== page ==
RUSSIA TO STRENGTHEN NAVAL FORCES.
Publication: Monitor Volume: 5 Issue: 219
Continuing his courtship of the military leadership and his campaigning as a defense hawk, Russian Prime Minister Vladimir Putin yesterday called for restoring Russia to a “fitting place among the leading naval powers in the world.” Putin’s proclamation followed a meeting of the Russian Security Council at which problems related to Russia’s naval and commercial sea power were a primary topic of discussion. Putin complained of the decline of Russia’s navy over the past decade, and said that the presence of the country’s ships on the oceans of the world is necessary to uphold Russian interests abroad. He also identified what he said was a trend aimed at “pushing” the Russian fleet from the seas. Putin announced that a presidential decree devoted to the modernization of the Russian navy would be drafted based on the results of yesterday’s Security Council meeting (Reuters, Itar-Tass, November 23).
Russian Deputy Prime Minister Viktor Klebanov, who oversees the Russian defense industrial sector, also spoke yesterday on the need to strengthen the Russian navy. Commenting on a program of military and civilian shipbuilding which had apparently also been approved during yesterday’s Security Council session, Klebanov said that the amount of money allocated for the development of the Russian navy would be doubled in the year 2000, from just over 9 percent of the state defense order to 20 percent. He said that Russian naval commander Admiral Vladimir Kuroyedov had presented the new plan for Russian naval development to military and political leaders during the Security Council session.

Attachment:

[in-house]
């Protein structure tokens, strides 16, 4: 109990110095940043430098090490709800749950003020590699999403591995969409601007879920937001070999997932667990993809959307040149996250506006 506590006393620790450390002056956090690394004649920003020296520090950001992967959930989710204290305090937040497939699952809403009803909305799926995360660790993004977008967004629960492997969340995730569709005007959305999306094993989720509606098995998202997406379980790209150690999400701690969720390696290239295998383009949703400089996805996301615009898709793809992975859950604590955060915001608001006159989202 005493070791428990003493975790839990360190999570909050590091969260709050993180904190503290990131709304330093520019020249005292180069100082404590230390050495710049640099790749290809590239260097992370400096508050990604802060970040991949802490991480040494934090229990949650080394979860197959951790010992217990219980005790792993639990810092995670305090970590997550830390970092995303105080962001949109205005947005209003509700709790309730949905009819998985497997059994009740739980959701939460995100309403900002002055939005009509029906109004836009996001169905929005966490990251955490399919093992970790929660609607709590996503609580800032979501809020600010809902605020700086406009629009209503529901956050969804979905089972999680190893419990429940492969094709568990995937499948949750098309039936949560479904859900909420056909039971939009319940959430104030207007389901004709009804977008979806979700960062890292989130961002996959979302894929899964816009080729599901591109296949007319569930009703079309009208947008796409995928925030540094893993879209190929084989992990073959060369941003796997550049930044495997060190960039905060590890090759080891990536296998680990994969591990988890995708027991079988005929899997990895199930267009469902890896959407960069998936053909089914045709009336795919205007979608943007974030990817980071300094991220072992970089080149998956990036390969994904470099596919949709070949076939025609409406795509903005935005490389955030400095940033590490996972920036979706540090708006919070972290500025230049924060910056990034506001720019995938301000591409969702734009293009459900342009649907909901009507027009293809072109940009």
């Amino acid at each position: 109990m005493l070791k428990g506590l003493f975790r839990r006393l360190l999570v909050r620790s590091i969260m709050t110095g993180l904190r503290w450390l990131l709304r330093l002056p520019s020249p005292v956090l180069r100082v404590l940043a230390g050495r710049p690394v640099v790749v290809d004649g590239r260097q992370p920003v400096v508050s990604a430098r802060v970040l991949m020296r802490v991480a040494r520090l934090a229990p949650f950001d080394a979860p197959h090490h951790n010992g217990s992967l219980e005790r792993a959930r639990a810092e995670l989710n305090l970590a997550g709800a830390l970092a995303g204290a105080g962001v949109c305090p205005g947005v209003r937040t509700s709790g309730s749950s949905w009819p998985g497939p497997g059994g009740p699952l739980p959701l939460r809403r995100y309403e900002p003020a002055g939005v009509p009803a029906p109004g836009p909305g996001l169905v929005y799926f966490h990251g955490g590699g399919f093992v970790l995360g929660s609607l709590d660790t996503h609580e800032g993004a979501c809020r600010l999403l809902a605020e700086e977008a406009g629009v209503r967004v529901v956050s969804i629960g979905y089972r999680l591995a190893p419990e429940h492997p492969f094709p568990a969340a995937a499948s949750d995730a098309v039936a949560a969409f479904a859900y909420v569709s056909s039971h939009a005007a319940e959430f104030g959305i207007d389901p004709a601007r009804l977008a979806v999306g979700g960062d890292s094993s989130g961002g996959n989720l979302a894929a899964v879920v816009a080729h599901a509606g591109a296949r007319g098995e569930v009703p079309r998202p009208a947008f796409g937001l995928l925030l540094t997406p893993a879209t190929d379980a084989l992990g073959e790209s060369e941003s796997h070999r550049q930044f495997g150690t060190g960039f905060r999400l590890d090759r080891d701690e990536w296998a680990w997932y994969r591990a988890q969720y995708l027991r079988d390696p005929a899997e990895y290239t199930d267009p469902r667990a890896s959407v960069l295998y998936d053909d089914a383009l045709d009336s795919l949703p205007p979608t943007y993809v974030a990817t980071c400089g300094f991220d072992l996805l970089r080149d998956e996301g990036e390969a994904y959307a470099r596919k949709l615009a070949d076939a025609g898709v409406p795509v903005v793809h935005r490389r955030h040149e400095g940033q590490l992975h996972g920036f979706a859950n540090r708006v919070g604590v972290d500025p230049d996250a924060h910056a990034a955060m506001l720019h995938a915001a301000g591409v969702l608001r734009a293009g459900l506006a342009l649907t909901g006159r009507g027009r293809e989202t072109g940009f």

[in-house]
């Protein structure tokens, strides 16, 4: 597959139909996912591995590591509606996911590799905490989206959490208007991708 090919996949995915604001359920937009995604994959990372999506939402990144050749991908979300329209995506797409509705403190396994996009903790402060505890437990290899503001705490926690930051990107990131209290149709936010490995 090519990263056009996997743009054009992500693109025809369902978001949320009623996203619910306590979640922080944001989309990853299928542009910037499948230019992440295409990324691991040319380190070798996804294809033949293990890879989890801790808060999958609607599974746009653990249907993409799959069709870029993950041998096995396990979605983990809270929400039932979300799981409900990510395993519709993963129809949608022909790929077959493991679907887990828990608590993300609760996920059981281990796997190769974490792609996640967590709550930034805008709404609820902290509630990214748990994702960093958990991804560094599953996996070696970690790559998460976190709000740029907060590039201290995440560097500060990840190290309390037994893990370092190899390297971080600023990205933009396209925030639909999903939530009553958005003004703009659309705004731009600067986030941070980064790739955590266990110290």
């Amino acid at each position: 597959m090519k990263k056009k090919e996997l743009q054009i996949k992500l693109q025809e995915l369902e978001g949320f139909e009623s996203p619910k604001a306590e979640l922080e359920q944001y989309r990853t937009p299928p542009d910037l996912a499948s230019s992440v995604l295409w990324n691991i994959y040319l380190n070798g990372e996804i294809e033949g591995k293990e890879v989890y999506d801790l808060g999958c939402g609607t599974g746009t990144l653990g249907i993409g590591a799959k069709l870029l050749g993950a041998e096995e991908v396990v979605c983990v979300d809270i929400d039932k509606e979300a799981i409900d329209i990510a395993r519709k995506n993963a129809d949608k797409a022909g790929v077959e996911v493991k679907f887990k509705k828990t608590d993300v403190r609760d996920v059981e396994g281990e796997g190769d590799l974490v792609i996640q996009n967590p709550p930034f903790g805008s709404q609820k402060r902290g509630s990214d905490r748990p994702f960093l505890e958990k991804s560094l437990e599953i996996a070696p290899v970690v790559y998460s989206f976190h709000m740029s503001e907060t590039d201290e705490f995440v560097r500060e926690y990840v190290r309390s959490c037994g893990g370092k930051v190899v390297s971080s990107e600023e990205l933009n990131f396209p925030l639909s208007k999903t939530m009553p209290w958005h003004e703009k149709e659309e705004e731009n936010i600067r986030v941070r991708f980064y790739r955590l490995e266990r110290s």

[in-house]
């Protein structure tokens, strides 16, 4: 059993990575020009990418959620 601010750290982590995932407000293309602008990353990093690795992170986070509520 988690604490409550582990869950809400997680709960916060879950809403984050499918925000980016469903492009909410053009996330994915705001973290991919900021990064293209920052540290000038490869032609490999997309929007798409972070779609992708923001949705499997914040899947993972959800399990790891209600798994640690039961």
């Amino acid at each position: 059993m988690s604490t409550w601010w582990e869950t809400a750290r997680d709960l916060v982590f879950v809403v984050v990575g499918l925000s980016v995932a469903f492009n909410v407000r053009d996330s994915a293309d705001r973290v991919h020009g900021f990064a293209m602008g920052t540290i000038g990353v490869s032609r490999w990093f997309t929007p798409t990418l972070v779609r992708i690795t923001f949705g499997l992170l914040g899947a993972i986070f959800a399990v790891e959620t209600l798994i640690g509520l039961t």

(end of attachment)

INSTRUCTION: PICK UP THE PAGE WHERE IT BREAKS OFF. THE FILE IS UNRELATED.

Klebanov, however, is not running for the Russian presidency (at least not as this was being written), and his description of Russian naval plans therefore sounded a bit more balanced than that presented by Putin. Rather than suggesting that Moscow was on the verge of reconstructing a blue water navy, Klebanov said that Russian naval forces would concentrate at present on coastal defense and particularly on protecting economic interests in these areas. He suggested that maintenance of Russia’s nuclear submarine fleet would be an overriding priority, one which would demand considerable funding. The construction of surface ships will apparently be deferred. Klebanov said that “practically no new ships will be built” until 2007-2008. Until that time, Moscow will concentrate its naval funding primarily on the repair and modernization of radar stations and other electronic equipment (Itar-Tass, November 23).
If Klebanov’s talk of Russian naval development plans was more measured than Putin’s, it nevertheless only added to the questions over priorities in the Russian military’s future spending plans. Putin announced late last month that Russian military spending is slated to rise by 57 percent in the year 2000, to a total of 146 billion rubles. Over US$150 million has already reportedly been added to this year’s budget to help cover the costs of Russia’s military operations in Chechnya (see the Monitor, October 29). But those are still less than impressive sums, given the enormous problems facing the armed forces as a result of nearly a decade of declining military budgets, not to mention the costs associated with the war in Chechnya and Russian peacekeeping missions abroad. In recent months, moreover, Russian officials have at various times suggested both that funding for the strategic forces will rise significantly (to counter U.S. ballistic missile defense plans), and that (driven by early experiences of the Chechen conflict) the country’s conventional forces will henceforth receive priority funding–to redress years of favoring the strategic forces. Now the needs of the navy are being emphasized. To further confuse the issue, moreover, Klebanov also said yesterday that special attention would be given to funding “military aerospace” (Itar-Tass, November 23).
Clearly, even an expanded Russian defense budget–should the government actually be successful at raising the funds necessary to finance one–cannot make a priority of all of these needs. Tough choices lie ahead for Russia’s increasingly assertive generals, and for the prime minister who seems to want to be a friend to all of them.
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